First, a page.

Metastatic melanoma is a deadly form of skin cancer. Although it is the least common skin cancer, it is also the most deadly because it quickly spreads, or metastasizes, to other parts of the body. In the past 30 years, fewer than 10% of people with the disease survive longer than a decade.
Melanoma occurs when skin cells that make the pigment melanin grow out of control, forming tumors. It may begin in normal skin or in pigmented skin, like a mole.
‘A pattern of 'gene dysregulation' causes immune T cells to turn back to an immature state, making the cells less effective against metastatic melanoma.’
Patients who don't respond to treatments that use their own immune cells to destroy tumors, called tumor infiltrating lymphocytes, share changes in mechanisms that switch genes on or off in those cells, revealed study results presented at the annual meeting of the American Society for Clinical Oncology (ASCO).
Led by researchers from NYU Langone Medical Center and its Laura and Isaac Perlmutter Cancer Center, the study found that a pattern of 'gene dysregulation' causes immune T cells to turn back to an immature state, making the cells less effective against metastatic melanoma, a deadly form of skin cancer. Such 'immunotherapies' work by enhancing, not disrupting, the ability of T cells to identify and destroy cancer cells the way they would an invading virus.
"Our research offers key evidence for genetic and epigenetic dysregulation as a reason these powerful immune therapies fail to work for so many people with widespread melanoma," says study senior investigator and medical oncologist Jeffrey Weber, deputy director of the Perlmutter Cancer Center and a professor at NYU Langone. The NYU Langone team performed the study in collaboration with colleagues at the Moffitt Cancer Center in Tampa, Fla.
Weber says treatment with immune-based therapies in recent decades has increased the number of people with advanced melanoma who survive longer than five years from 10% to 30%, or more. Many immunotherapies still fail, however, with part of the problem attributed to tumor cells suppressing the T cell populations that enable immunotherapy. Factors involved in regulating gene activity tied to T cell function also were figured to play a role in treatment failure, and the new research sought to find out more about those.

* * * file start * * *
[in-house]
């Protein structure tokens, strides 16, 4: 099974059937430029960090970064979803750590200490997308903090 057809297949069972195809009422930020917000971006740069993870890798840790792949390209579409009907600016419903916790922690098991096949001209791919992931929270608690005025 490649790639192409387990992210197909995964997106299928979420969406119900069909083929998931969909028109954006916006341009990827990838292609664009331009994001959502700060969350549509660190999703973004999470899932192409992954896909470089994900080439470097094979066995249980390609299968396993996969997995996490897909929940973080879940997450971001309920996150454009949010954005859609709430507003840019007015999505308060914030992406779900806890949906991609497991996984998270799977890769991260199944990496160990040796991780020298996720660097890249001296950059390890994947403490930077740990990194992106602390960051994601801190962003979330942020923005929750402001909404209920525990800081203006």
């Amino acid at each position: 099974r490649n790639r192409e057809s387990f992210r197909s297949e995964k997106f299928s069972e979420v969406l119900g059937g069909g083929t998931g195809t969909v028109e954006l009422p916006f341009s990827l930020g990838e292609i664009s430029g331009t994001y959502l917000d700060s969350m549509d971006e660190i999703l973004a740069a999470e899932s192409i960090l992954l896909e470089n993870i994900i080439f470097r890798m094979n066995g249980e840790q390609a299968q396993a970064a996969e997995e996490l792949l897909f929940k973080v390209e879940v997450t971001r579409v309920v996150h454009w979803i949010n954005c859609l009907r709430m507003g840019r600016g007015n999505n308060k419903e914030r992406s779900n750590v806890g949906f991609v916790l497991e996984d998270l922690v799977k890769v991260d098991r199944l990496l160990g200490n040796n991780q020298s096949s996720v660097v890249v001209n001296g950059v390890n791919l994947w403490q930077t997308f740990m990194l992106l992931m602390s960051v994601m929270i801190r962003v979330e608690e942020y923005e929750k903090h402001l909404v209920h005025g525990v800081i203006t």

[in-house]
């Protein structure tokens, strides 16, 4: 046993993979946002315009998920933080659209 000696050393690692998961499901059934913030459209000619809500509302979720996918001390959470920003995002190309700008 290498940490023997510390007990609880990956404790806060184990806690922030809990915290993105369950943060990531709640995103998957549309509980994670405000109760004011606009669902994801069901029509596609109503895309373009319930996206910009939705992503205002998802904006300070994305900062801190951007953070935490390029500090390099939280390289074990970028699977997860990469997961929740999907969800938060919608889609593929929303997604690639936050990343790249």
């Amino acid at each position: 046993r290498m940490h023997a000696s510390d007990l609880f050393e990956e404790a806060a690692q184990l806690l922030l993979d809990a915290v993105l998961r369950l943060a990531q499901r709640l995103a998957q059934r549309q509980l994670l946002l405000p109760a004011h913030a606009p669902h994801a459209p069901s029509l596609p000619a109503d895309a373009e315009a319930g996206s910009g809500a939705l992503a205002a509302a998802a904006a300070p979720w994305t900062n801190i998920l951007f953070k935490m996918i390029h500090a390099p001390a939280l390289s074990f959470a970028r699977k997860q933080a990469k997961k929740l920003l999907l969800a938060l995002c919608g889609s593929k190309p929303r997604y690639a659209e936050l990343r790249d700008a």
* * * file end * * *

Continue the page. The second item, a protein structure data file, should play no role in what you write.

The current study results are based on an analysis of the genes in 24 melanoma patients. Researchers searched for patterns of changes in the epigenome, or chemical modifications to the DNA code that assist in controlling which genes are turned on and which genes are turned off.
Their goal was to find evidence that might explain lack of response to immune-boosting therapies in these patients. Such epigenetic changes, they say, might stimulate or stall gene activity (without changing the genetic code) in ways that account for the treatment failure. Researchers also looked for changes in the genes controlling these epigenetic alterations.
Researchers found more than 60 epigenetic changes as well as 10 changes in gene activity that were most common to people for whom immunotherapy failed. Many of these changes were known from previous research to control the process by which immature cells become either CD4 or CD8 immune T cells. Both are essential in immunotherapy in recognizing and attacking cancer cells, says Weber, who proposes that these changes lead to T cell malfunction.
Researchers say they next have plans to perform more epigenetic analyses and confirm their findings in larger numbers of people with advanced melanoma.
"If our research is confirmed, it suggests that by modifying the genetic or epigenetic alterations we have identified, we can potentially turn treatment non-responders into responders and broaden the success that immunotherapies are having against melanoma and other cancers," says study lead investigator David Woods, PhD, a postdoctoral fellow at NYU Langone.
Moreover, Woods says these proposed, corrective actions would have an added advantage in that they could be performed in the patients' T cells while the cells are grown in the lab and before the cells are injected into any patient, presenting a potentially safe and convenient treatment option. A patient's T cells can be replicated quickly in lab cultures, with as many as 100 billion cells produced within a few weeks.
Reprogramming dysfunctional T cells while they grow, Woods says, might help increase the effectiveness of immunotherapy, particularly when the new T cells are infused back into the patients in combination with other approved, immune-boosting agents like interleukin-2 or checkpoint inhibitors.